Diane Keaton opens up about her heartache over her brother’s mental health struggles in new book

The Hollywood star opens up about her lifelong pain.
Diane Keaton

It’s one of her best-known movies but, for the first time, Diane Keaton has opened up about a certain heartbreaking role in Annie Hall, and how it was based on her beloved and troubled brother, Randy Hall.

The actress has always been open with discussing the difficulties faced by her younger brother, who in his youth was diagnosed with illnesses such as bipolar disorder and schizoid personality disorder, and now suffers from dementia.

But in her new memoir Brother & Sister, Diane (74) reveals Randy (71) was the inspiration for Annie Hall’s brother Duane in the famed flick.

And while the peculiarities of Duane (played by Christopher Walken) were used for laughs in the movie, Diane’s reality was much darker.

“Over the years people did a lot of measuring of Randy’s mental status, and it all came to naught,” she says.

“He was so hidden. I wanted to explore the mystery of him.”

As a child, Diane struggled to understand Randy.

A scene in Annie Hall in which Duane confides that he fantasises about driving into oncoming cars is typical of the mindset of real-life Randy, Diane reveals.

“He’s had a hard life, you know? He’s a very interesting person. Very sensitive, a writer and poet. But he’s also a big drinker, and completely solitary. It’s so complicated… I don’t know if he knows who I am.”

Born in Los Angeles to Dorothy, a stay-at-home mum, and John, a real estate broker, Diane, Randy and sisters Dorrie and Robin enjoyed a normal childhood.

But Diane also knew there was something different about her brother, or as she calls it, “the other side of normal”.

“I wondered why he was always crying,” she remembers, adding that he seemed to be afraid of everything, including playing in the backyard and planes flying over their house.

“Why was he afraid of the outdoors?” she recalls thinking. “That’s weird!”

But as Diane plunged into acting, with her career taking off after her appearance in The Godfather in 1971, she admits she and her previously close brother drifted apart.

He got married briefly to a woman he’d met while working at their father’s business, but after that failed he descended deeper into alcoholism.

Randy had developed a talent for art and an impressive imagination but wrote letters to his sister that detailed graphic thoughts he’d had about harming women.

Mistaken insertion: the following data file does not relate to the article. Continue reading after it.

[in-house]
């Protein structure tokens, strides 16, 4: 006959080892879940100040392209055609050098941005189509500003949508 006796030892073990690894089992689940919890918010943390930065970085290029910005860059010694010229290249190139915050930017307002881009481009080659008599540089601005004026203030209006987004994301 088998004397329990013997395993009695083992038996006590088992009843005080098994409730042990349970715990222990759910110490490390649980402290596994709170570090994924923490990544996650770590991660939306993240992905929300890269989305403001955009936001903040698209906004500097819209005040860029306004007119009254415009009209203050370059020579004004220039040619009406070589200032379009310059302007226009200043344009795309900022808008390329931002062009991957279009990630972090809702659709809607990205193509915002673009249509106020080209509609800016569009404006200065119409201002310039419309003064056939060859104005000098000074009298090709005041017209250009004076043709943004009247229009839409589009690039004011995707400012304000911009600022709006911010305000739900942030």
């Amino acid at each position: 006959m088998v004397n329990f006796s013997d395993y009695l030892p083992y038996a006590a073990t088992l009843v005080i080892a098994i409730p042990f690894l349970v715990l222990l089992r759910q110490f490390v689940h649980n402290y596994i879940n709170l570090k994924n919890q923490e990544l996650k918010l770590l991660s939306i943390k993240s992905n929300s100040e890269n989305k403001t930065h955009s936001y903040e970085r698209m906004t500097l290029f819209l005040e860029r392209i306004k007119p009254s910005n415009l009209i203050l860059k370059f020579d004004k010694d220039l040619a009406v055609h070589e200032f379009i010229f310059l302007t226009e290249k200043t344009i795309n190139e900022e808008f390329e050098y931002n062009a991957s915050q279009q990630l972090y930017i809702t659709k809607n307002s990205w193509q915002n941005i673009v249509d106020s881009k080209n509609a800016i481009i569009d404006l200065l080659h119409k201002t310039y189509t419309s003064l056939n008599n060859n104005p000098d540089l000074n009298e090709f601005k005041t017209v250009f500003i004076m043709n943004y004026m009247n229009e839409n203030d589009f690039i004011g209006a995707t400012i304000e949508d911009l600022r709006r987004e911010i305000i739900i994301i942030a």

“[He] had a so-called fantasy of killing women,” she says in the book.

“But I was never worried he’d act on them. There was no indication that he would, in anything he’d ever done. He didn’t have that bone in his body. He wrote about them and did collages instead. Reality, you know? Reality was not something Randy could handle.”

These days Randy lives in a senior living facility, with Diane, who is mum to Dexter (25) and Duke (20), visiting every Sunday.

In many ways, they’re the closest they’ve ever been.

She’s also still busy with film roles – she’s just completed filming on her next movie, Love, Weddings & Other Disasters – and her ever-growing list of hobbies, including writing, managing her extensive property portfolio, photography and fashion; she posts her outfits of the day on her Instagram page.

“I’ve followed the paths I’ve wanted to follow. I like redoing houses, I like architecture, I like visuals, I like fashion, I like all of it,” she says.

“I’m fearless about what I like.

“I’ll take it wherever I want to go. I’ve had a lot of independence, and nobody’s telling me what to do.”

She’ll never stop loving being in front of the camera, but if the Hollywood offers do end up drying up, she’s content with falling back on her other interests, adding she’s thinking about writing another book that combines all of them.

“I have a lot of hobbies that are very time-consuming that I love. I’ll address those and those will be my work.

“But I have no intention of stopping any kind of work whatsoever.”

Related stories

Get NZ Woman’s Weekly home delivered!  

Subscribe and save up to 29% on a magazine subscription.